At the end of the meeting there were both pessimistic voices, who think it will be very difficult to have people from the IT industry sign the DCA, and optimists. Some see the development of the DCA and a conscious handling of digital technologies as happening in steps. Consumers could for example put pressure on companies: many people changing to a more environmental friendly internet provider could help more companies signing the agreement. Some companies (though often non commercial such as ngo’s) already try to work in a more sustainable manner. One participant came with the following examples that seem to suggest something like the DCA could be successful, or the DCA is a way to help an existing development grow faster or spread more widely:

« In the last few years software, particularly the kind one would normally expect to be hosted on a high grade commercial enterprise level, is now freely available and significantly easier to administer and install. We are seeing in fact an actual real kind of platform capture we would normally associate with the big guys and girls. Google Drive and Dropbox are rapidly becoming obsoleted by freely available and high quality software like for example Nextcloud. You see alternatives to Slack, like Mattermost. There is also a surge in small data centers – boutique data centers if you like – many of which are selling renewable energy as a kind of plus direct from grid. This happens for example in Switzerland and Iceland, it is huge there. This itself is a natural market shift. When I am setting up servers I am seeing the users of those servers getting excited they are using a service provided by direct from grid renewables. There is a backchannel cultural shift that I think is very exciting. »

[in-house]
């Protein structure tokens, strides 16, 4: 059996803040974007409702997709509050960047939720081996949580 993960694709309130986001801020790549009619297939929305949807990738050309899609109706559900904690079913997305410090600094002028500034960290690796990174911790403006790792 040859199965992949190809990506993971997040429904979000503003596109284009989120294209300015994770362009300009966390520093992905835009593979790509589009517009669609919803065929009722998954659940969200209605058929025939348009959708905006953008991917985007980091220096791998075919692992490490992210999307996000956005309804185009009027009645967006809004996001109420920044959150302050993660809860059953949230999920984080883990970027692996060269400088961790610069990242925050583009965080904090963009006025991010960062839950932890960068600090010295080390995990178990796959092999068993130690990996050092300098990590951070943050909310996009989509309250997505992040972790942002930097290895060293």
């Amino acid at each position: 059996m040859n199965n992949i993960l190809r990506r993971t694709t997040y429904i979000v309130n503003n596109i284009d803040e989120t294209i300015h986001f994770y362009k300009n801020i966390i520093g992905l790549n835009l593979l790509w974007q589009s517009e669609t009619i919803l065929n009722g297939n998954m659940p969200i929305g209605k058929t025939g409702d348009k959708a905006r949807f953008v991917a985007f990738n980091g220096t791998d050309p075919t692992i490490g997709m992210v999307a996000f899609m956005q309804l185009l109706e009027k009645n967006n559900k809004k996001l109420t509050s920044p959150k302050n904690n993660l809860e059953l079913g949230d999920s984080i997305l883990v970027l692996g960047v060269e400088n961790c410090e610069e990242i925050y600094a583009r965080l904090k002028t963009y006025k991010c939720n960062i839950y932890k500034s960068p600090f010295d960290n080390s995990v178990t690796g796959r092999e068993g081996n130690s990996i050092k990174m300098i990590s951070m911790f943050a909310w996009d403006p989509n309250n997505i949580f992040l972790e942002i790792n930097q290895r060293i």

These examples show a trend towards climate awareness, but it is a trend that needs to develop both quantitatively and qualitatively. The Swiss system of using water for cooling servers for example leads to new issues in water ecology. The DCA could stimulate the search for better solutions while it could also prevent the market to do green washing alone rather than towards actual solutions. The DCA meetings should therefore be accompanied by as much information about the issues at hand as possible. The DCA website will be used for this.

The meeting ended with a call for collaborators, which seems to have worked, and the announcement of at least three more meetings this year (2019). The outcome of the meeting/workshop at Transmediale will be the basis for these next sessions, in which we will further work on the development of a working agreement. Next sessions may have a completely different character. The table discussions may need more focus and time. More expert input may be needed at meetings next to the background information on the website. We may have left urgent issues out of the discussion, asking for a broadening of the scope of discussion. All in all the first meeting was a success though, making us hopeful and inspired to move forward. We hope to approach the DCA agreement as close as possible within a year (by producing a first draft), while it should fully develop within a few years, for which more collaborators and supporters are needed. Time is limited because of the urgency of the issues involved. The development of the agreement itself should function as a wake up call.